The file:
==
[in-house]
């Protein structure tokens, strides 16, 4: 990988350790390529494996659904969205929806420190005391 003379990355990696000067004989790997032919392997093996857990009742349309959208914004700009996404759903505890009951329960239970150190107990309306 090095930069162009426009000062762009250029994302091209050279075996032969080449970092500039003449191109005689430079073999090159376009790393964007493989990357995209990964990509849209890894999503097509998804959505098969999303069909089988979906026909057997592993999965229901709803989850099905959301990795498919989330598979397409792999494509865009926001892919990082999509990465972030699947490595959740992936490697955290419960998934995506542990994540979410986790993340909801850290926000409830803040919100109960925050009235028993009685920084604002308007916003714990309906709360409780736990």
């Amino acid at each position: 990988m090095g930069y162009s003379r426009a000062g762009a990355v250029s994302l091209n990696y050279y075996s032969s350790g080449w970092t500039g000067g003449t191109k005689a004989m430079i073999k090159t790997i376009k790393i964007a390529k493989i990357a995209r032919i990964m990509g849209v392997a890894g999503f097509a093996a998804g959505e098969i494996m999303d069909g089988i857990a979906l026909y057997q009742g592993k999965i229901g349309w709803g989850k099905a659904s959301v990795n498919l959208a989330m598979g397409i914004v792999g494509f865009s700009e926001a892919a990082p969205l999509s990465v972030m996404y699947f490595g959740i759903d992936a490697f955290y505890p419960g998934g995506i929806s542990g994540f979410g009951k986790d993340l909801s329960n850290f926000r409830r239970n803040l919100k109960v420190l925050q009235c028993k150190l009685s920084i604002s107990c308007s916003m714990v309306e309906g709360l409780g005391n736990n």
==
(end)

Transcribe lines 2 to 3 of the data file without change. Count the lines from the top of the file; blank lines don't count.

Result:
């Protein structure tokens, strides 16, 4: 990988350790390529494996659904969205929806420190005391 003379990355990696000067004989790997032919392997093996857990009742349309959208914004700009996404759903505890009951329960239970150190107990309306 090095930069162009426009000062762009250029994302091209050279075996032969080449970092500039003449191109005689430079073999090159376009790393964007493989990357995209990964990509849209890894999503097509998804959505098969999303069909089988979906026909057997592993999965229901709803989850099905959301990795498919989330598979397409792999494509865009926001892919990082999509990465972030699947490595959740992936490697955290419960998934995506542990994540979410986790993340909801850290926000409830803040919100109960925050009235028993009685920084604002308007916003714990309906709360409780736990």
């Amino acid at each position: 990988m090095g930069y162009s003379r426009a000062g762009a990355v250029s994302l091209n990696y050279y075996s032969s350790g080449w970092t500039g000067g003449t191109k005689a004989m430079i073999k090159t790997i376009k790393i964007a390529k493989i990357a995209r032919i990964m990509g849209v392997a890894g999503f097509a093996a998804g959505e098969i494996m999303d069909g089988i857990a979906l026909y057997q009742g592993k999965i229901g349309w709803g989850k099905a659904s959301v990795n498919l959208a989330m598979g397409i914004v792999g494509f865009s700009e926001a892919a990082p969205l999509s990465v972030m996404y699947f490595g959740i759903d992936a490697f955290y505890p419960g998934g995506i929806s542990g994540f979410g009951k986790d993340l909801s329960n850290f926000r409830r239970n803040l919100k109960v420190l925050q009235c028993k150190l009685s920084i604002s107990c308007s916003m714990v309306e309906g709360l409780g005391n736990n």